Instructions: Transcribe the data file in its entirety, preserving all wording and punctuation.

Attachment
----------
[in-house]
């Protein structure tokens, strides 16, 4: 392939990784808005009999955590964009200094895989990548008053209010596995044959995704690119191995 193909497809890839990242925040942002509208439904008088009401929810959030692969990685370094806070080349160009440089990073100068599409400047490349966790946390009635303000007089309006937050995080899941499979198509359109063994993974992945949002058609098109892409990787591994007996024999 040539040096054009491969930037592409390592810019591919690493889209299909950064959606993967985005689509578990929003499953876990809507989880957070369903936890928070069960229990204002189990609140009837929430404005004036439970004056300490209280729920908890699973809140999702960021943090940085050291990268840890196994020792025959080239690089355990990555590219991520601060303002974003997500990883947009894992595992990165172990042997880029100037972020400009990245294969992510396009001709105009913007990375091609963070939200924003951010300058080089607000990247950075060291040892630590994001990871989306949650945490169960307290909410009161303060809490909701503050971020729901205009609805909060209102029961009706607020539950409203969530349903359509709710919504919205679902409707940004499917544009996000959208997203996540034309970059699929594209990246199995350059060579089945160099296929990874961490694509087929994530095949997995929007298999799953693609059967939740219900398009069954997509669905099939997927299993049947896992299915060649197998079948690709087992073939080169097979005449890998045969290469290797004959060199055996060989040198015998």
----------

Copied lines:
[in-house]
């Protein structure tokens, strides 16, 4: 392939990784808005009999955590964009200094895989990548008053209010596995044959995704690119191995 193909497809890839990242925040942002509208439904008088009401929810959030692969990685370094806070080349160009440089990073100068599409400047490349966790946390009635303000007089309006937050995080899941499979198509359109063994993974992945949002058609098109892409990787591994007996024999 040539040096054009491969930037592409390592810019591919690493889209299909950064959606993967985005689509578990929003499953876990809507989880957070369903936890928070069960229990204002189990609140009837929430404005004036439970004056300490209280729920908890699973809140999702960021943090940085050291990268840890196994020792025959080239690089355990990555590219991520601060303002974003997500990883947009894992595992990165172990042997880029100037972020400009990245294969992510396009001709105009913007990375091609963070939200924003951010300058080089607000990247950075060291040892630590994001990871989306949650945490169960307290909410009161303060809490909701503050971020729901205009609805909060209102029961009706607020539950409203969530349903359509709710919504919205679902409707940004499917544009996000959208997203996540034309970059699929594209990246199995350059060579089945160099296929990874961490694509087929994530095949997995929007298999799953693609059967939740219900398009069954997509669905099939997927299993049947896992299915060649197998079948690709087992073939080169097979005449890998045969290469290797004959060199055996060989040198015998």